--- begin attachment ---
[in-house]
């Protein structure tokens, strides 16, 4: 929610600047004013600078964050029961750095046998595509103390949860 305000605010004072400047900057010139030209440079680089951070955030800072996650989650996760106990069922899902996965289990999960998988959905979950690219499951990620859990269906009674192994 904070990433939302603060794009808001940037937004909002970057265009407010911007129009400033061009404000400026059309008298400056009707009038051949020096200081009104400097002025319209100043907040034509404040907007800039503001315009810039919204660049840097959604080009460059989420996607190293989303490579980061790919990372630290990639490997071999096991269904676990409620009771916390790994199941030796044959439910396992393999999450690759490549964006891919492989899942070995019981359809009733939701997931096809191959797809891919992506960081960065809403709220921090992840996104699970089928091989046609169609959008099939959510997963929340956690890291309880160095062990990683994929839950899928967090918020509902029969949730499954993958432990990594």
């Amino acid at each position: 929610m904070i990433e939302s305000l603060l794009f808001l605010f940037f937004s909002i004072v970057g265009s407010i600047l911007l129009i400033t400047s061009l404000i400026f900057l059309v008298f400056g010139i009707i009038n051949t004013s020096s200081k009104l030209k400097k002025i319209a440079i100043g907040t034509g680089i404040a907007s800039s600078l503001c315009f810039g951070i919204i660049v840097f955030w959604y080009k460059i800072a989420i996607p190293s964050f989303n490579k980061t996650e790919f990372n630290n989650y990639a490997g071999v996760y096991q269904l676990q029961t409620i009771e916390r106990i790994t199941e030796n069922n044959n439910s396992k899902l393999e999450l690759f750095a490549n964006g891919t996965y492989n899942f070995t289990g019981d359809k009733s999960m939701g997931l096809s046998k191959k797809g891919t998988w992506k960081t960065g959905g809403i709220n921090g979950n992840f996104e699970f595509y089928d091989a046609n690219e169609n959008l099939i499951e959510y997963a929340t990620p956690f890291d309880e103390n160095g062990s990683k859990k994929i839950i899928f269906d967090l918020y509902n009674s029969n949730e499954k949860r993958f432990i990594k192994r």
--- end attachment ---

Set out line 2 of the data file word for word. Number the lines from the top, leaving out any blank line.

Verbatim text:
């Protein structure tokens, strides 16, 4: 929610600047004013600078964050029961750095046998595509103390949860 305000605010004072400047900057010139030209440079680089951070955030800072996650989650996760106990069922899902996965289990999960998988959905979950690219499951990620859990269906009674192994 904070990433939302603060794009808001940037937004909002970057265009407010911007129009400033061009404000400026059309008298400056009707009038051949020096200081009104400097002025319209100043907040034509404040907007800039503001315009810039919204660049840097959604080009460059989420996607190293989303490579980061790919990372630290990639490997071999096991269904676990409620009771916390790994199941030796044959439910396992393999999450690759490549964006891919492989899942070995019981359809009733939701997931096809191959797809891919992506960081960065809403709220921090992840996104699970089928091989046609169609959008099939959510997963929340956690890291309880160095062990990683994929839950899928967090918020509902029969949730499954993958432990990594």